Jerry Claiborne anticipated the question: "Why did we go for the field goal? We felt with one down and about 20 yards our chances for a touchdown were slim, and then we'd still have to go for two points . . . We thought if we could get the three points and then the onside kick, all we'd have to do was score."
There were just under two minutes left in as fine a contest as the Atlantic Coast Conference could have hoped for as its championship game. Maryland was down seven points to a Clemson team that deserves a top-10 ranking.
The game had seen one touchdown scored on a blocked punt, another on an 87-yard pass play and another on a 98-yard run. But on the play Cloiborne and everyoe else will remember ever so long, field position was more important than three points - and Maryland should not have kicked that field goal.
One professional second-guesser reasons this way: Even if Maryland had not scored a touchdown on fourth and 17 from the 18 any positive yardage would have been better than three points.
Because Maryland would have had Clemson pushed deep enough and with enough time left to get the ball back in favorable position for the touchdown if needed to win, anyway.
Even if Maryland had gained nothing on fourth down Clemson still would have had the ball inside its 20, with a stiff wind in its face and little inclination to throw. With three timeouts left, Maryland could well have gotten the ball in better field position than any onside kick would have mustered.
As it was. Clemson recovered the onside kick that followed Ed Loncar's 35-yard field goal and controlled the ball for its 28-24 victory.
If the ending was sad and controversial for Maryland, its regular season was brighter than any but the most daffy optimist could have forecast. And anyone with a 9-2 record, loses only to the nation's No. 1 and No. 12 teams, certainly merits another bowl experience.
A bowl could have done worse than rematch these two teams, for yesterday left a high sense of anticipation with everyone in Byrd Stadium. But Maryland's fans are less inclined to travel great distances than Clemson's.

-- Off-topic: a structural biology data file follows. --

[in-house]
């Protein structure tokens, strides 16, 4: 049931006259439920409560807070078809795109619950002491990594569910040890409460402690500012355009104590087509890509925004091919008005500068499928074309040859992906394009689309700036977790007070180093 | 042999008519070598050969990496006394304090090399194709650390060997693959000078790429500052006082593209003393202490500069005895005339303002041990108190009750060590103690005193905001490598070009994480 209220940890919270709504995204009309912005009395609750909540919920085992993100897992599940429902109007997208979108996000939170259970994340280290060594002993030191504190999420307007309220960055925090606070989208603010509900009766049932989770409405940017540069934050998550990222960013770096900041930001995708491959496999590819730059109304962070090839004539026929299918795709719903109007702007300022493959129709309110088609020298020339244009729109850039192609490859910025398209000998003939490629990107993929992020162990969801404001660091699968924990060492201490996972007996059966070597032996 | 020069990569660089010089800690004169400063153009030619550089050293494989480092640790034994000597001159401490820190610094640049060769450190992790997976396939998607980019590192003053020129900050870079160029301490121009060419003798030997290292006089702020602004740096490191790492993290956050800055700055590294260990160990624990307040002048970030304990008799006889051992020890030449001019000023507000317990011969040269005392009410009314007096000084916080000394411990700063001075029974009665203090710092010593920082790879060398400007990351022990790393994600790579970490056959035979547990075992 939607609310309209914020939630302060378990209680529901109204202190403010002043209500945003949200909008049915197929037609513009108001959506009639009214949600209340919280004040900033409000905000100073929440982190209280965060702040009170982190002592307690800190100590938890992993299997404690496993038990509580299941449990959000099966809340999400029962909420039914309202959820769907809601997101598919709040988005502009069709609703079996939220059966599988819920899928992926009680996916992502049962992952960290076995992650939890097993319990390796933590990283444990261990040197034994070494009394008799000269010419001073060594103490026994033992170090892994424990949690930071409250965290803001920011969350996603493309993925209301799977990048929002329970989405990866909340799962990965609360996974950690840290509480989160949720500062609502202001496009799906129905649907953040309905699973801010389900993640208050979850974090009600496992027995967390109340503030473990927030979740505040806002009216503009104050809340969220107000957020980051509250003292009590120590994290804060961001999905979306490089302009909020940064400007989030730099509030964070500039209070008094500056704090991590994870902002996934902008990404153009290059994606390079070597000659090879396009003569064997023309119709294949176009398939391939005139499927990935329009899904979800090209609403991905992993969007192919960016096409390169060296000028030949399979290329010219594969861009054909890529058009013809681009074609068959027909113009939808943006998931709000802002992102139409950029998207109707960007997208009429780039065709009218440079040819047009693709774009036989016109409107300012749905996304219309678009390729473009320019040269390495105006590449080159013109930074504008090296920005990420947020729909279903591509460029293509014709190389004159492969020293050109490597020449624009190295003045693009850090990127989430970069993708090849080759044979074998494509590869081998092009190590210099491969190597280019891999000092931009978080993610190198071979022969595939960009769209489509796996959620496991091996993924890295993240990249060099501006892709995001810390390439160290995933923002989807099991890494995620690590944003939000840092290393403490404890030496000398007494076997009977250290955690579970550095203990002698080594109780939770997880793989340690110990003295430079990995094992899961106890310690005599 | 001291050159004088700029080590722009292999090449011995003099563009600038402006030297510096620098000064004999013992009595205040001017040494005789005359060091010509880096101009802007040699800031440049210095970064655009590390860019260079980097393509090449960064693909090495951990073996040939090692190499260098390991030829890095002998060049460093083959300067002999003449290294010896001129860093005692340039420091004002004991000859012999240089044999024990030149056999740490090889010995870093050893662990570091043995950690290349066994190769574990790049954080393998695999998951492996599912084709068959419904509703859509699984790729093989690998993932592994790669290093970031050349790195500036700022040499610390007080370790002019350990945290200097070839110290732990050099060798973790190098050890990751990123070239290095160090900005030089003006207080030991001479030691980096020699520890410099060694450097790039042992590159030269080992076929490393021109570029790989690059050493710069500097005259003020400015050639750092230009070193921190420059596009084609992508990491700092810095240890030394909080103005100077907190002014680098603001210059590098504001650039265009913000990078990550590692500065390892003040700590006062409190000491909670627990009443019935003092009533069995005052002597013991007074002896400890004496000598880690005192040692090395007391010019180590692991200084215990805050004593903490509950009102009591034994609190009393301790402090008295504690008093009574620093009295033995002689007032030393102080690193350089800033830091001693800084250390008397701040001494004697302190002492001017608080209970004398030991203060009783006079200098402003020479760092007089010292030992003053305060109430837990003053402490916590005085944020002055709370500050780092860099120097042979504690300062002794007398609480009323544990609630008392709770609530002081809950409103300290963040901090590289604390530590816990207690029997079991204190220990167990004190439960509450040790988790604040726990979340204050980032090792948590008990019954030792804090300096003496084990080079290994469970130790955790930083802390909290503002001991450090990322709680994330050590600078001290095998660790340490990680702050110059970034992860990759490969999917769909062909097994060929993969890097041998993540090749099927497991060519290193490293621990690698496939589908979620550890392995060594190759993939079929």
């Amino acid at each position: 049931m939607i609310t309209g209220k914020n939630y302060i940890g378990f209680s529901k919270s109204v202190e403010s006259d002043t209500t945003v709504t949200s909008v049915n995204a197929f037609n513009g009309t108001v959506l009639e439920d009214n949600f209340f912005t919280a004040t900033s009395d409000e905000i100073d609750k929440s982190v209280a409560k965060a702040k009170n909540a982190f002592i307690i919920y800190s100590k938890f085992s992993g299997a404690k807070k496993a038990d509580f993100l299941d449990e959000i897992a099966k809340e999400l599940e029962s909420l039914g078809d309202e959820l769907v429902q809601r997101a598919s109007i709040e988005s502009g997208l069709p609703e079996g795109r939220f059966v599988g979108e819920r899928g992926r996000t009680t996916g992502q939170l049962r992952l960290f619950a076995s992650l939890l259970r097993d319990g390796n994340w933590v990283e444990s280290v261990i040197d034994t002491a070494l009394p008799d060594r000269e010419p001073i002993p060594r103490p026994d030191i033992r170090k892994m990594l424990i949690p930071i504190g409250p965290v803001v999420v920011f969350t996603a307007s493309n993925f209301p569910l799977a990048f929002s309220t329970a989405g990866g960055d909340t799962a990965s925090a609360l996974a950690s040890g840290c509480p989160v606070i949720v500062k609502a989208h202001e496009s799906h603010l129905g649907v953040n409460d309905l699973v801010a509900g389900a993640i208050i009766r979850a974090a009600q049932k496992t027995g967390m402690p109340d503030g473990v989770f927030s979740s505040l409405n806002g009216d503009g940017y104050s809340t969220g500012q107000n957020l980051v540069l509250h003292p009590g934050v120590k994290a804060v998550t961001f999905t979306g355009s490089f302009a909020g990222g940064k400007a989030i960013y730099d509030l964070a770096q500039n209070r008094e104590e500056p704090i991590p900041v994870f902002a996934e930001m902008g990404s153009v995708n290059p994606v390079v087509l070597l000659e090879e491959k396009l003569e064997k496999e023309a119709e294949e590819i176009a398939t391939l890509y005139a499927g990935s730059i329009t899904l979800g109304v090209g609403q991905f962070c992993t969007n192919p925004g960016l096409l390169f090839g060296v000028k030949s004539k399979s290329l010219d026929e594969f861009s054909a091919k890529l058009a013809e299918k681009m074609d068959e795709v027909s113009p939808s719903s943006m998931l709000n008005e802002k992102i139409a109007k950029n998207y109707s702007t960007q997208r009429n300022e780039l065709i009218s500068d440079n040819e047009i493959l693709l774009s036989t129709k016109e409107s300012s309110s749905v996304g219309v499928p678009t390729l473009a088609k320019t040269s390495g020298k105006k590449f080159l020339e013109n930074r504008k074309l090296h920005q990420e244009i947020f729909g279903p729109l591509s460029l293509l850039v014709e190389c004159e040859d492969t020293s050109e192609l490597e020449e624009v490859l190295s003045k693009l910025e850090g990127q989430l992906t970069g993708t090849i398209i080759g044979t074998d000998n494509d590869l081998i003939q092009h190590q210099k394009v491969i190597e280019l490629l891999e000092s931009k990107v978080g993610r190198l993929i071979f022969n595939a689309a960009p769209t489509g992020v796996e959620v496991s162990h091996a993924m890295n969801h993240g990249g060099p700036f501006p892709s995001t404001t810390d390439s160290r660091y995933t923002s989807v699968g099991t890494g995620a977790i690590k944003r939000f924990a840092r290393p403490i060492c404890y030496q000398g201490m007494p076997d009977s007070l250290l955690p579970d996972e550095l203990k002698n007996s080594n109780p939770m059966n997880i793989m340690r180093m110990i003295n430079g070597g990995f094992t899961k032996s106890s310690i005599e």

"We get people healthy again and we'll be all right," Claiborne said. "They've got a great quarterback and a great receiver - and they kind of whupped us on the line in that (70-yard) drive for their final touchdown."
So a fine season ended with a series of ifs, one of which preceded Claiborne's decision to kick that field goal. If Dean Richards had been a few inches taller, perhaps he would have completed that halfback option for the touchdown.
The receiver, Gary Ellis, was open in the end zone.
"But they read it real well," Ellis said. "I could see Dean, but I' not sure he could see me. There were three or four of them in front of him, waving their arms and all bunched together. It was hard to get a clean shot. He might be too short."
On tippy-toe or cleats, Richards might be his program height, of 5-foot-10. He agreed with Ellis.
"It seemed like as soon as I got the ball all I saw were white jerseys," he said. "I was supposed to run if I didn't see (Ellis), and as soon as I got the ball I couldn't see him.
"S I tried to run wide - and nothing was open there. So I looked to the other side, a potential receiver, quarterback Tim O'Hare, was well covered. So Richards accepted his punishment - an 11-yard loss.
In addition to the other "ifs" that bounced about Claiborne's mind was one that few others considered significant until later events proved it so.
Near the end of the third quarter, Maryland had Clemson third-and-11 from the Clemson 23, with all receivers covered well and quarterback Steve Fuller in trouble behind the line of scrimmage.
But Fuller escaped - somehow - and scrambled 13 yards for a first down. Three plays later, Fuller completed a 22-yard pass that Dwight Clark carried 40 more yards for a touchdown.
"That was about as good a pass defense (on the Fuller-to-Clark touchdown) as you can have." Claiborne said. "But the deep man broke for the ball (instead of staying with Clark).
"We didn't have enough leverage - and they made the big plays."